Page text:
"Vishvakarma Puja for me is the day on which those limitations are dissolved, and we can see the grand design of the universe "face to face," instead of "through a mirror, darkly" (Paul, New Testament)"

Here's to the fruition of that divine design within all of us!

19th December 2012

I ran into this while searching for sacred chants today so here is Sudarshana Gayatri

Sunday, 9 September 2012

Embrace The Moment!

"There is No Place like Here, There is No Time like Now!"
When the aromas of the earth burst forth this morning in the form of a myriad golden blooms in a flower pot, I felt the message clear and powerful. This moment is the most auspicious. So on an impulse I unlocked the blog and I have an eager visitor. I trust the spirit itself to be the guide for our journeys, for our places and moments of crossing.

A few words of ancient wisdom in welcome from our team!

“OM – Purnamadah Purnamidam Purnat purnamudachyate.
Purnasya Purnamadaya Purnamevavashisyate.”

Vicki Hansen's Sanskrit is quaint but she creates a wonderful mood.
There are a few translations as comments posted under the video. I think "This moment is perfect" does capture the spirit better than the literal translations.

Here however are more erudite posts, elaborating on the meaning of the verse.
OM – Purnamadah
Gita Study

Tuesday, 19 June 2012

"Mine The Darkness"

The Inspiration For Our Upcoming LightHouse Tours

The old lighthouse at Mamallapuram always meant something special to me, having brought to me face to face with my past life for the first time. It was atop this lighthouse in 1974, looking out on the streams and fields, the rocks and backwaters, that I visioned myself as an ancient princess gazing over the land that she held in trust. Most of all, the green squares of rice fields spoke to me, mirrored back my feelings that this was a rich and nurtured land, rich with mystery and the potential for spiritual awakening.

I've also been up to the new lighthouse in 1974 and taken in with a sweep, what felt like all of Tamil Nadu. But the old one keeps calling me back to share secrets held within the folds of its womb, the Mahishasuramardini Cave. "I will reveal all to the ones who trust me" the steps whisper, as I place foot after foot with reverence on their tilts and twists, struggling to keep balance.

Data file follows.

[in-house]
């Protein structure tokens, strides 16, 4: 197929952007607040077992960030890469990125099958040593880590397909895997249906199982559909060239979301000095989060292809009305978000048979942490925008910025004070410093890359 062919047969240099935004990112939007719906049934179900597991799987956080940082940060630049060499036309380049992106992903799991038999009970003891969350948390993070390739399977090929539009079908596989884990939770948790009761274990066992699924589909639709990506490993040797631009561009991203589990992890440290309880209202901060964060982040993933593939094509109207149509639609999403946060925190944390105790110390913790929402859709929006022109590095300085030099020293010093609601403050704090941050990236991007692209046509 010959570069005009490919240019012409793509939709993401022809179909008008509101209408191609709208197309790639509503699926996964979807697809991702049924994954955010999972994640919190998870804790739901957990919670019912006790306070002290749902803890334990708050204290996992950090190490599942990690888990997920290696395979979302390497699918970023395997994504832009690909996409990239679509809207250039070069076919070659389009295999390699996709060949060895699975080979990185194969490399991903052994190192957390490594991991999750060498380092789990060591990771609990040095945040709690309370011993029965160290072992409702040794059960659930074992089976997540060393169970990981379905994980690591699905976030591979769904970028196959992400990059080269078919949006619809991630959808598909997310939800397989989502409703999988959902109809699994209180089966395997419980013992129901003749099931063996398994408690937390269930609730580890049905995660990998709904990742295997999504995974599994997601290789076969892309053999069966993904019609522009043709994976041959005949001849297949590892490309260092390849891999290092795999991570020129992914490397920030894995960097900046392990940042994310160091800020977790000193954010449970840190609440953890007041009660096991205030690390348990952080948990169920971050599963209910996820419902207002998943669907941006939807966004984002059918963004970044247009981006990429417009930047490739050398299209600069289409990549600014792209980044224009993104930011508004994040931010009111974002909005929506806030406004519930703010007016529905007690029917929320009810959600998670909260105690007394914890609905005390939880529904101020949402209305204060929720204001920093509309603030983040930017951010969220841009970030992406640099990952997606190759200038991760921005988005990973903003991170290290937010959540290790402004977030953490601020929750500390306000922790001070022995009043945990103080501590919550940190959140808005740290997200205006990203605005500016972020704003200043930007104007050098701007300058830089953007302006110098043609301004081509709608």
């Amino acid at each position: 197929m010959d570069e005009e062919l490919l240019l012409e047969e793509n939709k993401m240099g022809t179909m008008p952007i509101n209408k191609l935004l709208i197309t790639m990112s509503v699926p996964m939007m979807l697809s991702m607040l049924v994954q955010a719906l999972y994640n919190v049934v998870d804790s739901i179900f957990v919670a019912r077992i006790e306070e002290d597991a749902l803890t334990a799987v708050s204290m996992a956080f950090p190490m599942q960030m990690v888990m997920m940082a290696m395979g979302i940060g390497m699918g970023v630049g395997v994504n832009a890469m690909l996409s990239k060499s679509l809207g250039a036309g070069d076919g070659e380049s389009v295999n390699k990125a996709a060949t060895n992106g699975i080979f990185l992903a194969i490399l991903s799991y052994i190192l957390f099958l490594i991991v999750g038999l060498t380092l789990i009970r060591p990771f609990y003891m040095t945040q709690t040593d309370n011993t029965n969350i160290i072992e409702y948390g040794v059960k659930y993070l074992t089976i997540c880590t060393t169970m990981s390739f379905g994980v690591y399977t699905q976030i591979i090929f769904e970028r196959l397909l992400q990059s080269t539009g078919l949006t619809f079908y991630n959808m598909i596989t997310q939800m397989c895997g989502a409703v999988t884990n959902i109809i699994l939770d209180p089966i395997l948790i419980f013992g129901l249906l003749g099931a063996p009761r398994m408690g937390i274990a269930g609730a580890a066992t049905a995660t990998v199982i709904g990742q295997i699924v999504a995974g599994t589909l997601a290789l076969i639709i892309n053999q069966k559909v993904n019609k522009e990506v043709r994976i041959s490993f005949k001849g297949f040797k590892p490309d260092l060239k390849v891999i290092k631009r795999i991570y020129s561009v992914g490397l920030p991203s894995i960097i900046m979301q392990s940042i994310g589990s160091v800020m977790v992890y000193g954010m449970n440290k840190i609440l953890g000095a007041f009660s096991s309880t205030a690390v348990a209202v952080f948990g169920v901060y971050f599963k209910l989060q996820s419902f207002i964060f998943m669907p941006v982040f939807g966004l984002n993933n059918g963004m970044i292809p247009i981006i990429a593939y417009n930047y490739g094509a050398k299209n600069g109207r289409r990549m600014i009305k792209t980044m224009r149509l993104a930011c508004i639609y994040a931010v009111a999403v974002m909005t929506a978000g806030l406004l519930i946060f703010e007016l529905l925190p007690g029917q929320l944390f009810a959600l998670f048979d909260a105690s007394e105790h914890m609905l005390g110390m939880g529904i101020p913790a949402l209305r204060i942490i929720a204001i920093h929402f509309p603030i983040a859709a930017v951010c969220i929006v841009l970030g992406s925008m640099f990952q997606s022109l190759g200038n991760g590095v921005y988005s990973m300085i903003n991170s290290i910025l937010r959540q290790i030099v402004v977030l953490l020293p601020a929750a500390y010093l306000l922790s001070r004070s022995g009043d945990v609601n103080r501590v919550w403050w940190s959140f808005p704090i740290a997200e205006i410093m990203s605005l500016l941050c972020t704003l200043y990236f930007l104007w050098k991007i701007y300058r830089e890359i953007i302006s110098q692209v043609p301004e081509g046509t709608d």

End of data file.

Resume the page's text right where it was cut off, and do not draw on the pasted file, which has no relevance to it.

Kim has called them the “priceless sacred caves where Vishnu sleeps and Durga battles.”

This single thought from Kim wrapped up for me her understanding of the mysterious paradox that is India. Think now of the lighthouse balanced on the shoulders of these deities, beaming this wisdom to whoever is tuned in.

As the new lighthouse sends its million watt beacon in a grand sweep over the bay, the old one quietly whispers wisdom to the ones who climb the ancient steps to gaze out
at the sheet of turquoise stretched like a girdle all around. From here you feel you can touch all of the ocean, commune with it rather than survey its grandeur.There is intimacy.

This link speaks of lighthouse tourism as the next big thing in India.
We have a chance to come in with our unique CTT perspective and I eagerly look forward to reader feedback here. This will help us customize our Cyber Yaatras as well as the LightHouse Packages we planning to offer in 2013 spring in the Mamallapuram region.

The old lighthouse is a protected monument so I hope they preserve the sanctity of the surroundings. It wouldn't do to have recreational activities in the vicinity! But it would be an even more pressing need to crack down on the graffitti once and for all. Again I was appalled at the crude etchings on and around The Butterball. I thought there was far too little surveillance at such an important site.

Just came across this article "Mamallapuram: monument of neglect" in The Hindu. Worth a read.